Advice for the Successful Honors Student: Get (Deeply) Involved in Research

Editor’s Note:  Thanks to Hutton Honors at Indiana University for providing this update showing how important undergrad research is for graduate school admission and for employment opportunities. 

Honors students engaged in intensive research endeavors are attractive to top graduate schools and to great companies.

Consider the Cox Research Scholars Program administered by Indiana University’s Hutton Honors College.

Cox Research Scholars are selected through a competitive process to study and apprentice all four years with an Indiana University faculty mentor on research or creative activity.  Each student receives a renewable scholarship and stipend that covers the total cost of attendance.

According to data compiled by the Hutton Honors College, by December of 2012, the Cox graduating class of 2011 had a 100 percent placement rate (either in graduate school or in jobs), while the 2012 cohort clocked in at 87 percent.  Graduate school-bound Cox alumni are studying at, among other institutions, MIT, Emory School of Medicine, the University of Chicago, and NYU’s School of Law.  Cox alumni are also employed at Deloitte Consulting, Cummins Inc., Price Waterhouse Coopers, and General Mills.

Anecdotal evidence suggests that it’s not merely research experience that gets the attention of recruiters, but rather, demonstration of research commitment and results.  In 2012, alone, Cox Research Scholars co-authored or presented more than 20 papers at major research conferences.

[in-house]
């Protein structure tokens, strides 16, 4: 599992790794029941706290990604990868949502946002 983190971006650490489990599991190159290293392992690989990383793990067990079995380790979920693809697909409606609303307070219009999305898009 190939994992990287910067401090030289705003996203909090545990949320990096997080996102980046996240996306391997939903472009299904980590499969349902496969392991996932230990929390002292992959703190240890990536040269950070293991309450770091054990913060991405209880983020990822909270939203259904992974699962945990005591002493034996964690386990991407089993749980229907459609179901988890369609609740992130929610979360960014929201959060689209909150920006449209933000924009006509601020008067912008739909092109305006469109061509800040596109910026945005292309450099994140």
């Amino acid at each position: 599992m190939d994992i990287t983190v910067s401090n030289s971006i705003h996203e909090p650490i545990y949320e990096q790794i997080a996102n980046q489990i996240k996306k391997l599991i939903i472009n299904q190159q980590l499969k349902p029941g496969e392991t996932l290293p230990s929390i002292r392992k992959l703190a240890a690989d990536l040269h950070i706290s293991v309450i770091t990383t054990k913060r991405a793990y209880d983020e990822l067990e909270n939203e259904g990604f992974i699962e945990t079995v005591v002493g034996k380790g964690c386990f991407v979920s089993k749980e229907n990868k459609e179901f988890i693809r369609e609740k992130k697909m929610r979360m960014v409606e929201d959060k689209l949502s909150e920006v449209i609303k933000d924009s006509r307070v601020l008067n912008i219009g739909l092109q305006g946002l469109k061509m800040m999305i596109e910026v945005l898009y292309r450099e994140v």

More at: http://inside.iub.edu/editors-picks/fyi/2013-01-24-iniub-fyi-cox-scholars.shtml

Advertisements

Kiplinger Best Value 2013 Plus Honors Value Added

Below is the most recent list of the honors programs that have the most value-added impact on their universities and that are within universities listed in the Kiplinger top 100 “Best Values In Public Colleges” report of 2013.

We estimate the honors impact by comparing the ranking of each university as a whole with our evaluation of the honors program.  If our ranking places an honors program or college higher than the national ranking of the university as a whole, then the honors program provides value added.

For example, if University A honors college ranks 24th in our evaluation of 50 programs and colleges, and the university as a whole ranks 34th among the 50 universities we considered in the U.S. News rankings, then University A’s honors college has significant value added.

The value-added programs that we are listing in this post are those at South Carolina,  Arkansas, Georgia, Michigan State, Delaware, Stony Brook, Minnesota, Missouri, Oregon, Nebraska, and Indiana.  We will also note if their Kiplinger value is up from 2012, a difficult standard to meet, given the cuts to state schools and the resulting rise in tuition and student loans.

Congratulations to South Carolina, Stony Brook, Minnesota, Missouri, and Indiana for raising their average Kiplinger rankings in 2013 and for having value-added honors programs!

Since all of these universities are also included among the top 100 best values in the annual Kiplinger report, this means that the honors programs at these schools are a “value-added to the value-added” because the honors programs significantly enhance the value that already exists in the universities as a whole.

The annual Kiplinger special report is a well-known and influential publication. The report presents a cost/value analysis, comparing the academic reputation of selected public universities to the total net costs of attending, using both in-state and out-of-state tuition as benchmarks. Kiplinger begins with 500 public colleges and universities, eventually honoring the top 100 as best values.

Kiplinger does not directly consider the value added by public honors programs, although it is certain that the qualifications and achievements of honors students are an important contributor to a university’s academic excellence.